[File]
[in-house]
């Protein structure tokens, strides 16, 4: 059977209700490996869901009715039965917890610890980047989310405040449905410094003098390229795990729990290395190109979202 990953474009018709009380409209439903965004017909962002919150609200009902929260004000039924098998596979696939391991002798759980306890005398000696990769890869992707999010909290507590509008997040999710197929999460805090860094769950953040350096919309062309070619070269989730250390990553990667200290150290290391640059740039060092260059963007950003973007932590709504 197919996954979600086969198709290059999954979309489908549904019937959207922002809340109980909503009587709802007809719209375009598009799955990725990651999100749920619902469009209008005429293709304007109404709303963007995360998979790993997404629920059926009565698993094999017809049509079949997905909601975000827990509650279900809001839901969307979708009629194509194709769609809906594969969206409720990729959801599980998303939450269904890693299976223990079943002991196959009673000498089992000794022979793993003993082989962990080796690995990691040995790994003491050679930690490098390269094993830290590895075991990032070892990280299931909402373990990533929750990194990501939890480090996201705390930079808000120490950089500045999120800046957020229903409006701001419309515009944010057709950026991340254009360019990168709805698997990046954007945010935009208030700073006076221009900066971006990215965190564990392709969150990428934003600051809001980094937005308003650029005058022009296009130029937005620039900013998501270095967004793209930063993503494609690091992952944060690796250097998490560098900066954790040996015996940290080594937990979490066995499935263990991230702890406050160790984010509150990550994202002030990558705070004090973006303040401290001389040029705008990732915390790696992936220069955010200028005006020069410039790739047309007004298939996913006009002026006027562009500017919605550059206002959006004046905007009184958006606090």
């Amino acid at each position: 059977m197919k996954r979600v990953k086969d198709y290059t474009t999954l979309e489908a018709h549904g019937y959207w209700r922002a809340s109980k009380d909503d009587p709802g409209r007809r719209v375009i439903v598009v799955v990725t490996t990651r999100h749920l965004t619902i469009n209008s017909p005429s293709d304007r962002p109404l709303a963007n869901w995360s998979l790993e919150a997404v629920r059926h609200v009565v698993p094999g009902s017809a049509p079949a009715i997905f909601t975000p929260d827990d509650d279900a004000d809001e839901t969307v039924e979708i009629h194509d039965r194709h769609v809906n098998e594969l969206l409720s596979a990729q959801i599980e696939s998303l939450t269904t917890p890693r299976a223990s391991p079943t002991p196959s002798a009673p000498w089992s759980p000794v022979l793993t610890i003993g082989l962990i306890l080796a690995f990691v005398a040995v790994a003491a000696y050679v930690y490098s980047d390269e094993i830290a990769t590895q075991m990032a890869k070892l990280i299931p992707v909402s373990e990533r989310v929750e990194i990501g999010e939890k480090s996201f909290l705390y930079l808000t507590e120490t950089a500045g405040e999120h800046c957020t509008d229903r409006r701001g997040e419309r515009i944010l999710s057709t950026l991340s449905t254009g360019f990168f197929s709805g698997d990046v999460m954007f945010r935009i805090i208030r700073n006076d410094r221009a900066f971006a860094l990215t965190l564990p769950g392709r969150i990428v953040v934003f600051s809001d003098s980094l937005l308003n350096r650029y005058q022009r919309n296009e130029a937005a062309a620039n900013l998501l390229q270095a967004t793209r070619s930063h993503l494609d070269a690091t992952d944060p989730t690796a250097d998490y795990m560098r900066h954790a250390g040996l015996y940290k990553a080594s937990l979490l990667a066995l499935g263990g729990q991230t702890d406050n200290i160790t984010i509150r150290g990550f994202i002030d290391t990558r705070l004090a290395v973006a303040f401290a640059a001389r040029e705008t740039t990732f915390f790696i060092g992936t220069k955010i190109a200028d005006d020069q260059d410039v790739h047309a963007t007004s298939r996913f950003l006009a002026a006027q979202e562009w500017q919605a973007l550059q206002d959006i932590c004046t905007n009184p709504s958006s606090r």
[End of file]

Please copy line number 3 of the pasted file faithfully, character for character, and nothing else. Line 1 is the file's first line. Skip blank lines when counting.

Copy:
């Amino acid at each position: 059977m197919k996954r979600v990953k086969d198709y290059t474009t999954l979309e489908a018709h549904g019937y959207w209700r922002a809340s109980k009380d909503d009587p709802g409209r007809r719209v375009i439903v598009v799955v990725t490996t990651r999100h749920l965004t619902i469009n209008s017909p005429s293709d304007r962002p109404l709303a963007n869901w995360s998979l790993e919150a997404v629920r059926h609200v009565v698993p094999g009902s017809a049509p079949a009715i997905f909601t975000p929260d827990d509650d279900a004000d809001e839901t969307v039924e979708i009629h194509d039965r194709h769609v809906n098998e594969l969206l409720s596979a990729q959801i599980e696939s998303l939450t269904t917890p890693r299976a223990s391991p079943t002991p196959s002798a009673p000498w089992s759980p000794v022979l793993t610890i003993g082989l962990i306890l080796a690995f990691v005398a040995v790994a003491a000696y050679v930690y490098s980047d390269e094993i830290a990769t590895q075991m990032a890869k070892l990280i299931p992707v909402s373990e990533r989310v929750e990194i990501g999010e939890k480090s996201f909290l705390y930079l808000t507590e120490t950089a500045g405040e999120h800046c957020t509008d229903r409006r701001g997040e419309r515009i944010l999710s057709t950026l991340s449905t254009g360019f990168f197929s709805g698997d990046v999460m954007f945010r935009i805090i208030r700073n006076d410094r221009a900066f971006a860094l990215t965190l564990p769950g392709r969150i990428v953040v934003f600051s809001d003098s980094l937005l308003n350096r650029y005058q022009r919309n296009e130029a937005a062309a620039n900013l998501l390229q270095a967004t793209r070619s930063h993503l494609d070269a690091t992952d944060p989730t690796a250097d998490y795990m560098r900066h954790a250390g040996l015996y940290k990553a080594s937990l979490l990667a066995l499935g263990g729990q991230t702890d406050n200290i160790t984010i509150r150290g990550f994202i002030d290391t990558r705070l004090a290395v973006a303040f401290a640059a001389r040029e705008t740039t990732f915390f790696i060092g992936t220069k955010i190109a200028d005006d020069q260059d410039v790739h047309a963007t007004s298939r996913f950003l006009a002026a006027q979202e562009w500017q919605a973007l550059q206002d959006i932590c004046t905007n009184p709504s958006s606090r």